The Honey Trees Demonstrate Raw Talent with Release of “Bright Fire”

Album cover for The Honey Trees new album Bright Fire

Album cover for The Honey Trees’ new album “Bright Fire”

Jamie Ferguson

Album cover for The Honey Trees' new album "Bright Fire"
Album cover for The Honey Trees’ new album “Bright Fire”

Thanks to the Internet, sharing and discovering music becomes easier with every new social media development. However, for musicians, the hoards of new bands and artists that emerge onto the scene every single day make discovery almost impossible. Because of the fast pace of the industry, musicians are pressured to churn out new albums, singles, and music videos as quickly as possible in order to grasp success before it passes. Relevancy is fleeting even for big names, so for indie musicians, competing with pop singers who are worth millions is a daunting task, and the pressure often results in rushed, subpar releases despite having great strong debut material.  However, The Honey Trees took a different approach to the release of their debut album. The band is comprised of Becky Filip and Jacob Wick, and the four years it took them to write and record Bright Fire certainly paid off, as the album is an intricate, heartfelt, and magical gem that proves slow and steady truly does win the race.

The opening track, “By The River,” demonstrates the duo’s unique ability to combine modern sounding music with a nostalgic twist. The song, much like the rest of the album, is equally dreamy and serious, with a tone that is reminiscent of fairy tales while still being very much grown up. “Still I Try,” one of the strongest songs on the album, puts Wick’s vocals on display, and the sweeping orchestral instrumentals compliment the simple lyrics such as “I kiss to change your mind, but I lose you every time.” Loss is a prevalent theme throughout the album despite the constant feeling of wonderment. In “Siren,” Wick recalls someone who “ran away to another land,” and although the Wick “chose to stay and wait for [her] return,” “time has gone to pass [them] by;” similarly, “Ammon’s Horn” is a gentle track deals with Wick’s reflection regarding someone who “[calls him] back to the memories” of their relationship but he still “can’t let [her] go.” “The Seaside” starts off as a soft, piano-driven ballad, but slowly builds to an emotional climax. Throughout the song, Filip laments a person who “[was] brave but lost it all” and begs them to stay.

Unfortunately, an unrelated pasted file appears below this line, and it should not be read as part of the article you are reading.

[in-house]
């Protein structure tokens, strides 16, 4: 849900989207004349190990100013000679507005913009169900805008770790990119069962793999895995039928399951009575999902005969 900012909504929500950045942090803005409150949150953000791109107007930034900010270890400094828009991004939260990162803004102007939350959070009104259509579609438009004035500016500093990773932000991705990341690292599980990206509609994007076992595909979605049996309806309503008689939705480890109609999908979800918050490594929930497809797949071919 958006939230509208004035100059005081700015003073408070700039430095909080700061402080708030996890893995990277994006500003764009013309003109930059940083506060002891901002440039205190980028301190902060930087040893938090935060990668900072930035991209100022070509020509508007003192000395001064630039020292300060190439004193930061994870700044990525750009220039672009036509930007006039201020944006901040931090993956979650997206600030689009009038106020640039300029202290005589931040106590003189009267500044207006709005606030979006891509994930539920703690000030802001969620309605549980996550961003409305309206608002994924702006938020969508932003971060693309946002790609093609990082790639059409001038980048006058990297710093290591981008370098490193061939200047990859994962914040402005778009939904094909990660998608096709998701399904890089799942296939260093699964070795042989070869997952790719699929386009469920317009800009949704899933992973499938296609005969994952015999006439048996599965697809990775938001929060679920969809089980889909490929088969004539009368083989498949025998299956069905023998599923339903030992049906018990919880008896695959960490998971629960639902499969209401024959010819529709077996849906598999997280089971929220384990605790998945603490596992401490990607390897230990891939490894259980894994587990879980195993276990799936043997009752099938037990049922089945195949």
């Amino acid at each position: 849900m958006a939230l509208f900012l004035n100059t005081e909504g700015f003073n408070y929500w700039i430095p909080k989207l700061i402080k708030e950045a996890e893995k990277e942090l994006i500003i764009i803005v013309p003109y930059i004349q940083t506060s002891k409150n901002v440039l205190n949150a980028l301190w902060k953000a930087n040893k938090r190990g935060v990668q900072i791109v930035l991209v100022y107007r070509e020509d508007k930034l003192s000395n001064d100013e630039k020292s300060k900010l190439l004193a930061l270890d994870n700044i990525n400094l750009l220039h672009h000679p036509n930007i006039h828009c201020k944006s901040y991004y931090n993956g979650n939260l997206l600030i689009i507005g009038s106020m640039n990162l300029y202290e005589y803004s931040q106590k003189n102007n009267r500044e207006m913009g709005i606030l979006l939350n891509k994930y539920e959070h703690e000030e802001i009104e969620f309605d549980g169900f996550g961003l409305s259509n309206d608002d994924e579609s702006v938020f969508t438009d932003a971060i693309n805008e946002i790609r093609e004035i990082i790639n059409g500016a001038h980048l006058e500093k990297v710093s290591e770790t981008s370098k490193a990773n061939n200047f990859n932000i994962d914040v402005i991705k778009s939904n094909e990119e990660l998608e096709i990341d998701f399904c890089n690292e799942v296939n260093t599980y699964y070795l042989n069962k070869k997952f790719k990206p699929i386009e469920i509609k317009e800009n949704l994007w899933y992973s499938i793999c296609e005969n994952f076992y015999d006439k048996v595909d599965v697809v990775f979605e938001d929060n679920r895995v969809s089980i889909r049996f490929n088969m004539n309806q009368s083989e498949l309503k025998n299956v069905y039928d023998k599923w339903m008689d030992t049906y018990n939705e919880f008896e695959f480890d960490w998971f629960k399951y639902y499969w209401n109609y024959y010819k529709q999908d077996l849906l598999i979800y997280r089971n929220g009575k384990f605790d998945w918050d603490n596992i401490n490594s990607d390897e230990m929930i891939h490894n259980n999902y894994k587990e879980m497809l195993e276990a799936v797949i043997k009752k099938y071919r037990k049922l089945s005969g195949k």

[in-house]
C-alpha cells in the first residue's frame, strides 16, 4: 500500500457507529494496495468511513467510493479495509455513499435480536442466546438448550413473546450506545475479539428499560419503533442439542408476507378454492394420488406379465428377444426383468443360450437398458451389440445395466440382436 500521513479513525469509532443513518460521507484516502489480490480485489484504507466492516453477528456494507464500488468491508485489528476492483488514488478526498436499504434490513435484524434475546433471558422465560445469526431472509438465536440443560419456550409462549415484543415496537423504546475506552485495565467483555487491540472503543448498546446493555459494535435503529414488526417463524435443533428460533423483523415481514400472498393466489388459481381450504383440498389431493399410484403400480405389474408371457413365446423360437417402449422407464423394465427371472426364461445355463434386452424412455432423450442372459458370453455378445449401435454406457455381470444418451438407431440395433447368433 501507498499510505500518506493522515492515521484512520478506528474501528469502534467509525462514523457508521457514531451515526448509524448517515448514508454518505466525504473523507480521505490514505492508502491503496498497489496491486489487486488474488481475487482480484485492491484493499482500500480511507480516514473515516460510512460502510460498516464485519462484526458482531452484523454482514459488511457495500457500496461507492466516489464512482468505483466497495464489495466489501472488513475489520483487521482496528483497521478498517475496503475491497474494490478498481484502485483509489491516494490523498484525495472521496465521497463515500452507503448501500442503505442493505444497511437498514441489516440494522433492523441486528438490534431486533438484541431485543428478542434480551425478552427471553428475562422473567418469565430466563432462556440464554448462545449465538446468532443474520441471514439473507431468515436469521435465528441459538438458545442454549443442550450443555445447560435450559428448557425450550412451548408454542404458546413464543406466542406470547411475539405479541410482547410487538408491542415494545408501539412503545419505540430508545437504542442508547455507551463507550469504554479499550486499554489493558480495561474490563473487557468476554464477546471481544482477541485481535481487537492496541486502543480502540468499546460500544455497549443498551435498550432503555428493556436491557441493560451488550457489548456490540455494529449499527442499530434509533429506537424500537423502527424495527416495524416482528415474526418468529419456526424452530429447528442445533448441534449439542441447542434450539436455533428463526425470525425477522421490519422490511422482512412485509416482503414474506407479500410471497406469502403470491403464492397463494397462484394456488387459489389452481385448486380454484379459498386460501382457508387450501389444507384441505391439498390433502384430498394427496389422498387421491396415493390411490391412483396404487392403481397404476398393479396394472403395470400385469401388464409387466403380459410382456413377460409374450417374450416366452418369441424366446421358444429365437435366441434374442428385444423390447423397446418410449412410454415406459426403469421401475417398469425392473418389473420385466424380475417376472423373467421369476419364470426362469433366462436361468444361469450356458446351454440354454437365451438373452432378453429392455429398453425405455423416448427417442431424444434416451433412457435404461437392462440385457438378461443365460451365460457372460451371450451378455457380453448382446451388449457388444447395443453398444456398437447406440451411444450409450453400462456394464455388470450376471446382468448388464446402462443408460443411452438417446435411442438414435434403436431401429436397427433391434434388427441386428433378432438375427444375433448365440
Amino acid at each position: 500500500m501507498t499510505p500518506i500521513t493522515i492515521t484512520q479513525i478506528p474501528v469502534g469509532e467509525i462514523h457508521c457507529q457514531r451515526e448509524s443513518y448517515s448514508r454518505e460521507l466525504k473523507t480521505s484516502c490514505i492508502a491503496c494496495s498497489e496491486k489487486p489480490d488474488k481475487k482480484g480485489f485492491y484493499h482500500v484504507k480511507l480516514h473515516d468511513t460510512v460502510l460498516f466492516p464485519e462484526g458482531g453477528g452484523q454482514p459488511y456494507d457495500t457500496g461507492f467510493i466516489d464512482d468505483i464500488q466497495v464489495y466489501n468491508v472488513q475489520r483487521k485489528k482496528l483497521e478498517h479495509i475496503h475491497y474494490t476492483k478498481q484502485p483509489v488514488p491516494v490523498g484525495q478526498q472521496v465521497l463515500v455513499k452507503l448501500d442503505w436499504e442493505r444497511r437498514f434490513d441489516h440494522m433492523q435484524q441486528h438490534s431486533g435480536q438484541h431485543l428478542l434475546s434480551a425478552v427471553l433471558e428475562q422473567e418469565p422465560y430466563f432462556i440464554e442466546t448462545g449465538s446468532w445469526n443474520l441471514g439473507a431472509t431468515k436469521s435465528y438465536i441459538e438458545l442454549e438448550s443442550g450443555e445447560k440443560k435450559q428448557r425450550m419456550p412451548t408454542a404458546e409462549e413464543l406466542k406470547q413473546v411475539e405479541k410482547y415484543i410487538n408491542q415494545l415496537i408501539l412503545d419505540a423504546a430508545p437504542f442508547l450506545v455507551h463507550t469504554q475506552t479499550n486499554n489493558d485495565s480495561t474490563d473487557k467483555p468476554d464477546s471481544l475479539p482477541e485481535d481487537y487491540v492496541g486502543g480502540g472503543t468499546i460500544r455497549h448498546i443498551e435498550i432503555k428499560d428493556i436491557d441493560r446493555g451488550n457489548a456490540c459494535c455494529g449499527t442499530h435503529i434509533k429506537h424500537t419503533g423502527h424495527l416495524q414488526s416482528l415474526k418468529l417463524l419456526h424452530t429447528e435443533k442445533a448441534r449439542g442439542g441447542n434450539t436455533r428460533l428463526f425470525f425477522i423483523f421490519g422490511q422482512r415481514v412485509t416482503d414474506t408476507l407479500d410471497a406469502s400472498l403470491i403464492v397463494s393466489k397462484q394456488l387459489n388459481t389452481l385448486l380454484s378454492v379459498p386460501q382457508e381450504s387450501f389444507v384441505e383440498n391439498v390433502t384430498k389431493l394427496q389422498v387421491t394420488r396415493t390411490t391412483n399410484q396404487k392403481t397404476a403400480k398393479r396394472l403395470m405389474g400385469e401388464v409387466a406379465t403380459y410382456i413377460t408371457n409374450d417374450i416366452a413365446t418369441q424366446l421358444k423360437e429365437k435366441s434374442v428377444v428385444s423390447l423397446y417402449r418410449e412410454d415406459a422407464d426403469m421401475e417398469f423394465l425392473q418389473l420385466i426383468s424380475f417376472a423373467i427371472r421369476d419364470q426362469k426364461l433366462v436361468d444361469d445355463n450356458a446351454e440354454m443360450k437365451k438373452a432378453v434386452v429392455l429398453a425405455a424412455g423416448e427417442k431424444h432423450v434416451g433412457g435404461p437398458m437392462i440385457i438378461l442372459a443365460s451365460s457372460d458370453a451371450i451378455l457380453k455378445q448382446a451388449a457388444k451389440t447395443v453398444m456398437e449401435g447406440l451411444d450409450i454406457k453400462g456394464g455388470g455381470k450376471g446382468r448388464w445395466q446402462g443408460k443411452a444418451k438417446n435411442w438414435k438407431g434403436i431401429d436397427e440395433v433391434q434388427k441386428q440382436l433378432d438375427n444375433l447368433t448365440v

Although much of the album is soft and tender, it is far from boring. The songs never rely on one style (such as acoustic guitar or piano); instead, the album utilizes a combination of different sounds from horns to synthesizers to just Filip’s vocal tracks replacing typical instruments in “Wild Winds.” “The Fall” starts off slow, but once it reaches the first chorus, it builds up to a catchy but dynamic peak. The dreamy quality throughout the album is never overbearing or redundant, and the songs all stand out individually instead of blending into a hazy, whimsical mess. While “Like a Thousand Stars” and  “Nightingale” are retro and electric-guitar driven, “Ours” is a sweet and sentimental piano ballad, and “Golden Crown” is an understated track that relies on simple instrumentals and Filip’s sweet vocals.

The genuine passion and love that Filip and Wick have for music is refreshing in a time where music is frequently disposable, and the complexity of the album sets it apart from the often weak self-released albums that indie artists are forced to produce themselves. And even though the band’s sound draws parallels between similar bands such as Eisley and The Hush Sound, they have a unique sound unlike any other in the indie scene. With the release of their debut album, The Honey Trees are reminding pessimists that good music is still out there if audiences are willing to look beneath the Billboard Top 100.